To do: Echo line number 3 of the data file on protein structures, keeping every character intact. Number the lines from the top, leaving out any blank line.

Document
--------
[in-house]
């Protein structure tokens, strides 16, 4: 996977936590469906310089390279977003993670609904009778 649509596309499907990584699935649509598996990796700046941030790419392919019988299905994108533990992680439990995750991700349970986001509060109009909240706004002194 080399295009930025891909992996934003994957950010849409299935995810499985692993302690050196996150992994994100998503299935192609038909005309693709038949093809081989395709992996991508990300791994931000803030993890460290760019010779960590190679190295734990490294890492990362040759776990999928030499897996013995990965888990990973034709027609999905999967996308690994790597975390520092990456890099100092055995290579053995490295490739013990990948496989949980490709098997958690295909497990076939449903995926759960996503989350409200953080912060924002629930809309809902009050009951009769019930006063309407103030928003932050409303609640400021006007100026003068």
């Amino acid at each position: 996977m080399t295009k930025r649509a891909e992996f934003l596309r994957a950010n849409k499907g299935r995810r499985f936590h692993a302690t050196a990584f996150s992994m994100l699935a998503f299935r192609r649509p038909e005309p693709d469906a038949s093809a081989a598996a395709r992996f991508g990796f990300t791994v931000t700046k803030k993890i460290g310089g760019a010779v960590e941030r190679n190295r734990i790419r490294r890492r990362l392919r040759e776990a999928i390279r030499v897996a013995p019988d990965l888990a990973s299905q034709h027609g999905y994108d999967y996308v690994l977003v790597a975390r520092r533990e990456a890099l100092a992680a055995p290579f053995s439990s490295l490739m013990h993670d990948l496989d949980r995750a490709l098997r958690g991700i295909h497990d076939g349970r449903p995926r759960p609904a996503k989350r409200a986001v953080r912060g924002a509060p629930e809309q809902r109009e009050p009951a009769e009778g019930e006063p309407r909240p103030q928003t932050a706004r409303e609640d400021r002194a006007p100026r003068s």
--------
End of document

């Amino acid at each position: 996977m080399t295009k930025r649509a891909e992996f934003l596309r994957a950010n849409k499907g299935r995810r499985f936590h692993a302690t050196a990584f996150s992994m994100l699935a998503f299935r192609r649509p038909e005309p693709d469906a038949s093809a081989a598996a395709r992996f991508g990796f990300t791994v931000t700046k803030k993890i460290g310089g760019a010779v960590e941030r190679n190295r734990i790419r490294r890492r990362l392919r040759e776990a999928i390279r030499v897996a013995p019988d990965l888990a990973s299905q034709h027609g999905y994108d999967y996308v690994l977003v790597a975390r520092r533990e990456a890099l100092a992680a055995p290579f053995s439990s490295l490739m013990h993670d990948l496989d949980r995750a490709l098997r958690g991700i295909h497990d076939g349970r449903p995926r759960p609904a996503k989350r409200a986001v953080r912060g924002a509060p629930e809309q809902r109009e009050p009951a009769e009778g019930e006063p309407r909240p103030q928003t932050a706004r409303e609640d400021r002194a006007p100026r003068s």